By Kevin Ward (University of Leeds)
In Search of Truth and Justice: Confrontations between Church and State in Malawi 1960-1999 by Matthew Schoffeleers. Kachere Book no. 8, Christian Literature Association in Malawi, Blantyre, 1999. 383pp. ISBN 9990816190 (pb).
Politics and Christianity in Malawi 1875-1940 by John McCracken. Kachere Monograph no. 9, Christian Literature Association in Malawi, Blantyre, 2000. 376pp. ISBN 990816245 (pb).
Malawi’s Second Democratic Elections: Process, Problems and Prospects eds Martin Ott, Kings M. Phiri, Nandini Patel. Kachere Book no. 10, Zomba, Malawi, 2000. 220pp. ISBN 9990816158 (pb).
Living Dangerously: A Memoir of Political Change in Malawi by Padraig O Maille. Kachere Book no. 11, Christian Literature Association in Malawi, Blantyre, 2000. 189pp. ISBN 9990816217 (pb).
(Note: All these books are available through the African Books Collective, The Jam Factory, 27 Park End St., Oxford 0X1 1HU).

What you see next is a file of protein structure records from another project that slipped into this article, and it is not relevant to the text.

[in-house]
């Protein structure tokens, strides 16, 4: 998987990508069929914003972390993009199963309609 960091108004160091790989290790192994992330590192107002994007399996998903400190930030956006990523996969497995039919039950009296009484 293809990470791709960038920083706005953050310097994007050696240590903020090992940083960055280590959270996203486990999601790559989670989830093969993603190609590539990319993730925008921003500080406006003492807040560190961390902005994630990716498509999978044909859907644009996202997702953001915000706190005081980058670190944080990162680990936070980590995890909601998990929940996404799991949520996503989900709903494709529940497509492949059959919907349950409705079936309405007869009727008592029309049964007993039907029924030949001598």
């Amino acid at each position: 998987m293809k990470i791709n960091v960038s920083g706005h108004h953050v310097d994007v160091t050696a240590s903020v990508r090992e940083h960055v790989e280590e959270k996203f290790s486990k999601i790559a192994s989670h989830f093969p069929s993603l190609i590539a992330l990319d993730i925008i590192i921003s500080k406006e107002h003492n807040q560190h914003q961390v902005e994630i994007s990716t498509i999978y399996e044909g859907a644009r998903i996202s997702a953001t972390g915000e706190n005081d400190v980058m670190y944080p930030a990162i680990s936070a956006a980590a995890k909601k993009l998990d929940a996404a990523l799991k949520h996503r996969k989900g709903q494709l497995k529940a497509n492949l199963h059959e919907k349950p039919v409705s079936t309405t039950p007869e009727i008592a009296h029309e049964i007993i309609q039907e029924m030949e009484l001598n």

In 1992 and 1993 the Banda regime, which had ruled Malawi with increasing authoritarianism and abuse of power for 30 years, came to a sudden and ignominious end. The manner of its demise resembled the rapid collapse of the Communist regimes of Eastern Europe, under popular pressure, at the beginning of the 1990s. In Malawi, religious communities, which had for long been tacit supporters or silent victims of the regime found the resources to articulate the frustrations felt by the Malawian people as a whole. The University, where dissent had been silenced as effectively as in the churches, also found a voice, largely through student protest and the organisation, by the academic faculty, of seminars critically examining the state of Malawian society and demanding democratisation. The Department of Theology and Religious Studies at the University of Malawi played a distinguished part in this ferment, utilising its dual role as part of the academy and its strong links with the faith communities. The inauguration by this department of the Kachere series of publications, which explore issues of faith, culture and society in contemporary Malawi, is one of the legacies of the ferment of the early 1990s.